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The breadth and depth of nursing
By Keith Carlson
The nursing profession has grown astronomically since the days of Florence Nightingale. While we may have once served as handmaidens to the whims and needs of god-like physicians, the definition of what it means to practice as a nurse is light-years away from the era of our diminutive status and relative servitude. We nurses know that our scope of practice and autonomy have grown by leaps and bounds, and a plethora of specialties and practice settings has opened doors of opportunity hitherto unknown by our older nursing colleagues.
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Nurses making public policy purposeful
Over 110 nurses and nursing students attended this AzNA educational workshop on January 16. It’s mission was to present information about how influential their voice can be in the legislative/public policy arena. Mary Harden, RN, CNOR highlighted the morning with her presentation on “How to Run for Public Office: What we Never Learned in Nursing School”. Mary was elected several years ago to the Board of Directors of the Maricopa County Special Health Care District. Thanks are in order to Pfizer for providing a grant to support this activity.
Arizona Immunization Program
Keep current on state and local immunization issues through the new Immunications newsletter.
Mark your calendars for upcoming AzNA events.
The Fifty Second Arizona Legislature has convened
Committees are meeting, bills are dropping, and the AzNA Public Policy Committee has begun to evaluate the first batch of those bills. Issues emerging include marijuana taxation, excess use of emergency departments by AHCCCS clients, chiropractic prescriptions, and controlled substance Rx monitoring. Comprehensive information on activities at the State House including bills, and legislators can always be found on line at the Arizona Legislative Information System website here: ALIS.
CDC data show one case of occupational HIV acquisition since 1999
Did you know that former ANA President Karen Daley was a leader in the drive for safe needle delivery systems? CDC researchers have reported that cases of U.S. health care workers getting infected with HIV have become rare, with just one confirmed case since 1999. Strategies to prevent and manage exposures to HIV are important, but researchers said the data also may indicate the efficacy of HIV treatments to reduce patients' viral load. PhysiciansBriefing.com/HealthDay News (1/9)
EDUCATIONAL EVENTS & RESEARCH
Your input may still be needed — Respond to a survey
As a valued member of the Arizona Nurses Association (AzNA), you are invited to participate in a research study being conducted by a Barrett Honors Nursing student from Arizona State University. The survey will explore the level and type of public policy involvement among registered nurses (RN) who are members of AzNA. Furthermore, the study aims to identify the knowledge base and motivation of nurses and their involvement in public policy as well as the barriers and benefits.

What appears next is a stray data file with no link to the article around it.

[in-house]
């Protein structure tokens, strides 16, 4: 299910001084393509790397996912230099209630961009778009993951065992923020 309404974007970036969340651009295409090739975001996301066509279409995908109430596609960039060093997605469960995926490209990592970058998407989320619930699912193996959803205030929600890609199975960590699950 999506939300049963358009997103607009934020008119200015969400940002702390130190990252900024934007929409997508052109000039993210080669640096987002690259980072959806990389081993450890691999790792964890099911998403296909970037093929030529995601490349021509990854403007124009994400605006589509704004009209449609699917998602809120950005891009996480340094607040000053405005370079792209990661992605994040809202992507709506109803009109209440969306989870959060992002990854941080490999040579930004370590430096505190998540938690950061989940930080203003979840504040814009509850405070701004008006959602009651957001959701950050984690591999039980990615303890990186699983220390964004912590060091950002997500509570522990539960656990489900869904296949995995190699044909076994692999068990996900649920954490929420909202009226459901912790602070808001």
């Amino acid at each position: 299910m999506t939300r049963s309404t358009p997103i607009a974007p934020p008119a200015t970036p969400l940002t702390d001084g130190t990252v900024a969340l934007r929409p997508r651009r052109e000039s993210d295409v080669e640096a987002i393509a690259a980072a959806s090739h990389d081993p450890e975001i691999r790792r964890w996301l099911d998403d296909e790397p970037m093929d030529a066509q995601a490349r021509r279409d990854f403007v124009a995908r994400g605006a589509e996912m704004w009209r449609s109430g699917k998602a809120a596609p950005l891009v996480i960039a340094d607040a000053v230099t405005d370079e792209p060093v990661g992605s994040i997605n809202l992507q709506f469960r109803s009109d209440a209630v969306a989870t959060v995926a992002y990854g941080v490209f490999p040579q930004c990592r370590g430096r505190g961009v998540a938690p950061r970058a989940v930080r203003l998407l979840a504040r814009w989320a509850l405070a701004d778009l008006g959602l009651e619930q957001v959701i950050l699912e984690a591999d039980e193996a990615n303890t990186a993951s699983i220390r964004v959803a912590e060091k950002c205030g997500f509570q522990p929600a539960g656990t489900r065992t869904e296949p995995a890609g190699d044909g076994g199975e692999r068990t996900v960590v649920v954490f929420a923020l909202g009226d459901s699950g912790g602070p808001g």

For this study, we ask that you complete the electronic survey below by January 31st.The survey should take 10 to 15 minutes to complete. Responses will remain anonymous.
Participating in this study is voluntary and you are free to withdraw your participation from this study at any time. However, by completing and submitting this survey, you are indicating your consent to participate in the research study.
If you have any questions regarding the survey or this research project in general, please feel free to contact us at firstname.lastname@example.org
Your participation is appreciated!
Thank you to those of you who have already participated in the study!
Review: E-learning matches traditional training for doctors, nurses
Millions more students worldwide could train as doctors and nurses using electronic learning, which is just as effective as traditional medical training, a review commissioned by the World Health Organization has found.
Researchers at Imperial College London who conducted the review said that wider use of e-learning might help make up for a global shortfall of 7.2 million health workers identified in a recent WHO report.
The missed list: Revelations of busy NICU nurses
Medscape (free login required)
Previous nursing research has established that nurse staffing levels and nurse-to-patient ratios influence patient outcomes, and "missed" nursing care is believed to be a mediator in this relationship. A nurse can only do so much during a shift, regardless of the setting.
Previous studies of missed care (necessary nursing care that is omitted either entirely or partly during the shift) have focused on adults in acute or intensive care settings, finding that such nursing tasks as ambulation, turning, feedings, patient teaching, discharge planning, emotional support, oral hygiene, bathing and comfort care are among those most often sacrificed when time runs short.
ANA plans ethics educational activities for 2015 to highlight importance in nursing practice